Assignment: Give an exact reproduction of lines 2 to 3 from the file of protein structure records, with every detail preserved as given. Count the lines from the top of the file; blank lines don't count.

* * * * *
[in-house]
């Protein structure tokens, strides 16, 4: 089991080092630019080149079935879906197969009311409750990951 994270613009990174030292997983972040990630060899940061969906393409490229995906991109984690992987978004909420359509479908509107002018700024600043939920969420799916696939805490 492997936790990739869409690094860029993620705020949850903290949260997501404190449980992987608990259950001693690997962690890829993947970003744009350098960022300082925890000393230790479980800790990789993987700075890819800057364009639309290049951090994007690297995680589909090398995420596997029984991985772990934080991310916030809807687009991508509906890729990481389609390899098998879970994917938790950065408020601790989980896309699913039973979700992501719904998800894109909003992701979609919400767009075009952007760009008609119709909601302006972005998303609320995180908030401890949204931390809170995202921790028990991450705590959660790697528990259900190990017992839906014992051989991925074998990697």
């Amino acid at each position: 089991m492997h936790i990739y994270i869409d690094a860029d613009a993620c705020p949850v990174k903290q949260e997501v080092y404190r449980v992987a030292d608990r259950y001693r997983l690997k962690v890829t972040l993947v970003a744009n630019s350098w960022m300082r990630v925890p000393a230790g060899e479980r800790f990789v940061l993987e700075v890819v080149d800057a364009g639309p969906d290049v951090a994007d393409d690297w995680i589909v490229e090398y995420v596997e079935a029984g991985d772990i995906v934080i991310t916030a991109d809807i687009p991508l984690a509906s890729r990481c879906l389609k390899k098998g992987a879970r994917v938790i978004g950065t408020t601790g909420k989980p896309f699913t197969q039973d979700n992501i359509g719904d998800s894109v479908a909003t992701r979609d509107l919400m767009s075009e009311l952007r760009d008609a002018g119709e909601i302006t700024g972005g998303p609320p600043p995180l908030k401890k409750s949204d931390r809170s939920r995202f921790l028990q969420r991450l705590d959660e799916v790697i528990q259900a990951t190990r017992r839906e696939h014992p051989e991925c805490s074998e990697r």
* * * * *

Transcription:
């Protein structure tokens, strides 16, 4: 089991080092630019080149079935879906197969009311409750990951 994270613009990174030292997983972040990630060899940061969906393409490229995906991109984690992987978004909420359509479908509107002018700024600043939920969420799916696939805490 492997936790990739869409690094860029993620705020949850903290949260997501404190449980992987608990259950001693690997962690890829993947970003744009350098960022300082925890000393230790479980800790990789993987700075890819800057364009639309290049951090994007690297995680589909090398995420596997029984991985772990934080991310916030809807687009991508509906890729990481389609390899098998879970994917938790950065408020601790989980896309699913039973979700992501719904998800894109909003992701979609919400767009075009952007760009008609119709909601302006972005998303609320995180908030401890949204931390809170995202921790028990991450705590959660790697528990259900190990017992839906014992051989991925074998990697």
């Amino acid at each position: 089991m492997h936790i990739y994270i869409d690094a860029d613009a993620c705020p949850v990174k903290q949260e997501v080092y404190r449980v992987a030292d608990r259950y001693r997983l690997k962690v890829t972040l993947v970003a744009n630019s350098w960022m300082r990630v925890p000393a230790g060899e479980r800790f990789v940061l993987e700075v890819v080149d800057a364009g639309p969906d290049v951090a994007d393409d690297w995680i589909v490229e090398y995420v596997e079935a029984g991985d772990i995906v934080i991310t916030a991109d809807i687009p991508l984690a509906s890729r990481c879906l389609k390899k098998g992987a879970r994917v938790i978004g950065t408020t601790g909420k989980p896309f699913t197969q039973d979700n992501i359509g719904d998800s894109v479908a909003t992701r979609d509107l919400m767009s075009e009311l952007r760009d008609a002018g119709e909601i302006t700024g972005g998303p609320p600043p995180l908030k401890k409750s949204d931390r809170s939920r995202f921790l028990q969420r991450l705590d959660e799916v790697i528990q259900a990951t190990r017992r839906e696939h014992p051989e991925c805490s074998e990697r």